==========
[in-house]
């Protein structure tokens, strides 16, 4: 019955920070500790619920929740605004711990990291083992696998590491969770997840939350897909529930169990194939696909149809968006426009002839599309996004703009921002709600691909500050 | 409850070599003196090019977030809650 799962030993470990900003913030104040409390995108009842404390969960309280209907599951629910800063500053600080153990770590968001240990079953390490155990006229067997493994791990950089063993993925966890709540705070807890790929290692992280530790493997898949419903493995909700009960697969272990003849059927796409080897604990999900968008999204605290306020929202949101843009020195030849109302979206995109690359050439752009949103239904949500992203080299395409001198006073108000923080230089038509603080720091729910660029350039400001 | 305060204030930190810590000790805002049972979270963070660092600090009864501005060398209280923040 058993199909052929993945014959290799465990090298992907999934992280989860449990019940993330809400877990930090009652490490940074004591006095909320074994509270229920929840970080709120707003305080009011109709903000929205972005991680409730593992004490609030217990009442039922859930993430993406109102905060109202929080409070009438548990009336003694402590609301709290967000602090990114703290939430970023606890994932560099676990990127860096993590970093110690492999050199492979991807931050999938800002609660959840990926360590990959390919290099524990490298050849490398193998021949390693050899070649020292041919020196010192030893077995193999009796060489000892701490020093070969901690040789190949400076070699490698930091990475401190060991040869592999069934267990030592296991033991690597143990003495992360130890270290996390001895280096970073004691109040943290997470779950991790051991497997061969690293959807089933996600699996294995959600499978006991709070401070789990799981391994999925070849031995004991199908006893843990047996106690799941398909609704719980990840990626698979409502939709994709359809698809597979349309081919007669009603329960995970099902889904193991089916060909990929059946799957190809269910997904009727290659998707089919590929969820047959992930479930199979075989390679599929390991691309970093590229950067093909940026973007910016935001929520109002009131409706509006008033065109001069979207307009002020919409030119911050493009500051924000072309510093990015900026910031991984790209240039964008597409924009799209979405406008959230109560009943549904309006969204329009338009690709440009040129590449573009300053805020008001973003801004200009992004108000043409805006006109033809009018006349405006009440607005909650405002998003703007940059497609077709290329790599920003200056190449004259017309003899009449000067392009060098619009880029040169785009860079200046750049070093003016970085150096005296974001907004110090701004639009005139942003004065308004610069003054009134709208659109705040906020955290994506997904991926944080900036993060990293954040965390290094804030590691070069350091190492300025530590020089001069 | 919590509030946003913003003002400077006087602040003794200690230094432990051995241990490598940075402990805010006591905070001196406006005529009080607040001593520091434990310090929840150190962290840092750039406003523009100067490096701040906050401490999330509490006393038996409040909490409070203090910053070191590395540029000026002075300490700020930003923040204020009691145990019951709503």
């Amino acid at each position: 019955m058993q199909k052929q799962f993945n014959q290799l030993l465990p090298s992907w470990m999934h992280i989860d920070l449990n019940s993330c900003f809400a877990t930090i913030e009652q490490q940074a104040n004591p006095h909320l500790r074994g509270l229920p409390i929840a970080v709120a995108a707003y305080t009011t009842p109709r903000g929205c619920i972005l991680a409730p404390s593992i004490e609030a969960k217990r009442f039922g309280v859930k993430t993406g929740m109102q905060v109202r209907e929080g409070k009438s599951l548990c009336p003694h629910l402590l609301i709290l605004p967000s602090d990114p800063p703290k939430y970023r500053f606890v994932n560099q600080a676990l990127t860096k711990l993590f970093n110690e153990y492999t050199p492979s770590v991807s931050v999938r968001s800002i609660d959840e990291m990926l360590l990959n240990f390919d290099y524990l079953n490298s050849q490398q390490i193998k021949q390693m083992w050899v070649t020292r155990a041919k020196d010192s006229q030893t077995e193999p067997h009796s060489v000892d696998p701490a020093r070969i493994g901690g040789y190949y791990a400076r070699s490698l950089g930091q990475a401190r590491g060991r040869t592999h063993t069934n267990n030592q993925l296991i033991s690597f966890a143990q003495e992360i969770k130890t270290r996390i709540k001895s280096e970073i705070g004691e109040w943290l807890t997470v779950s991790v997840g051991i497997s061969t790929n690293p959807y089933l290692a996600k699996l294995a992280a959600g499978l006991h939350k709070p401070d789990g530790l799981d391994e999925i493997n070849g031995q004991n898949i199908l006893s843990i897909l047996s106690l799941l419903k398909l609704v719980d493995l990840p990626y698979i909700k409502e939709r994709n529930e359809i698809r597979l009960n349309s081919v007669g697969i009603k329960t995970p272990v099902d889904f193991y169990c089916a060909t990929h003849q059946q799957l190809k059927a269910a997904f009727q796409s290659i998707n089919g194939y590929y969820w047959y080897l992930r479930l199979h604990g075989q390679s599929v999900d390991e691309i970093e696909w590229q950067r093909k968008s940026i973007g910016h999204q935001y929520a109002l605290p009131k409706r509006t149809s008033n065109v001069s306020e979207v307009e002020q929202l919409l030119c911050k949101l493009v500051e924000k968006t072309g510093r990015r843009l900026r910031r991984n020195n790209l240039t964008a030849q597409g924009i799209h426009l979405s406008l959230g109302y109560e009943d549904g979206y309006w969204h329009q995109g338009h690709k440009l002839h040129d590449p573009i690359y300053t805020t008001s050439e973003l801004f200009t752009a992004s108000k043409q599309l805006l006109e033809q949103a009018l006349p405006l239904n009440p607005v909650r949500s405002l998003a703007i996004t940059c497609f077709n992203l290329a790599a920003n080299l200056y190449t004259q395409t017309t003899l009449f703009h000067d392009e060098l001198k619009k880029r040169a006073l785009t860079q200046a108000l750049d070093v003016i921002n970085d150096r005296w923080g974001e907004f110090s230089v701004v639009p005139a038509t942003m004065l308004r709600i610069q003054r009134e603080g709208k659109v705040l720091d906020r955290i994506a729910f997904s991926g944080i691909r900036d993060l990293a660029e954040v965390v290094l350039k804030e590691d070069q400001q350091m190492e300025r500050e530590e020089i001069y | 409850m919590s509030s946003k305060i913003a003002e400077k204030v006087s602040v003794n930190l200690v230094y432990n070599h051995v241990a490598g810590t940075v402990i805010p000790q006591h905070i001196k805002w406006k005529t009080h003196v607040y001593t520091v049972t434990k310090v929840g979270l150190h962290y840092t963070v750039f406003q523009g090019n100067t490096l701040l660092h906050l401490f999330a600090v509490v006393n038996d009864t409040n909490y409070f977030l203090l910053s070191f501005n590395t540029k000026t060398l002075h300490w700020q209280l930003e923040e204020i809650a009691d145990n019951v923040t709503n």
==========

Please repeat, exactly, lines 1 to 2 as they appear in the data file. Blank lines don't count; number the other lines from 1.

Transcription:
[in-house]
């Protein structure tokens, strides 16, 4: 019955920070500790619920929740605004711990990291083992696998590491969770997840939350897909529930169990194939696909149809968006426009002839599309996004703009921002709600691909500050 | 409850070599003196090019977030809650 799962030993470990900003913030104040409390995108009842404390969960309280209907599951629910800063500053600080153990770590968001240990079953390490155990006229067997493994791990950089063993993925966890709540705070807890790929290692992280530790493997898949419903493995909700009960697969272990003849059927796409080897604990999900968008999204605290306020929202949101843009020195030849109302979206995109690359050439752009949103239904949500992203080299395409001198006073108000923080230089038509603080720091729910660029350039400001 | 305060204030930190810590000790805002049972979270963070660092600090009864501005060398209280923040 058993199909052929993945014959290799465990090298992907999934992280989860449990019940993330809400877990930090009652490490940074004591006095909320074994509270229920929840970080709120707003305080009011109709903000929205972005991680409730593992004490609030217990009442039922859930993430993406109102905060109202929080409070009438548990009336003694402590609301709290967000602090990114703290939430970023606890994932560099676990990127860096993590970093110690492999050199492979991807931050999938800002609660959840990926360590990959390919290099524990490298050849490398193998021949390693050899070649020292041919020196010192030893077995193999009796060489000892701490020093070969901690040789190949400076070699490698930091990475401190060991040869592999069934267990030592296991033991690597143990003495992360130890270290996390001895280096970073004691109040943290997470779950991790051991497997061969690293959807089933996600699996294995959600499978006991709070401070789990799981391994999925070849031995004991199908006893843990047996106690799941398909609704719980990840990626698979409502939709994709359809698809597979349309081919007669009603329960995970099902889904193991089916060909990929059946799957190809269910997904009727290659998707089919590929969820047959992930479930199979075989390679599929390991691309970093590229950067093909940026973007910016935001929520109002009131409706509006008033065109001069979207307009002020919409030119911050493009500051924000072309510093990015900026910031991984790209240039964008597409924009799209979405406008959230109560009943549904309006969204329009338009690709440009040129590449573009300053805020008001973003801004200009992004108000043409805006006109033809009018006349405006009440607005909650405002998003703007940059497609077709290329790599920003200056190449004259017309003899009449000067392009060098619009880029040169785009860079200046750049070093003016970085150096005296974001907004110090701004639009005139942003004065308004610069003054009134709208659109705040906020955290994506997904991926944080900036993060990293954040965390290094804030590691070069350091190492300025530590020089001069 | 919590509030946003913003003002400077006087602040003794200690230094432990051995241990490598940075402990805010006591905070001196406006005529009080607040001593520091434990310090929840150190962290840092750039406003523009100067490096701040906050401490999330509490006393038996409040909490409070203090910053070191590395540029000026002075300490700020930003923040204020009691145990019951709503």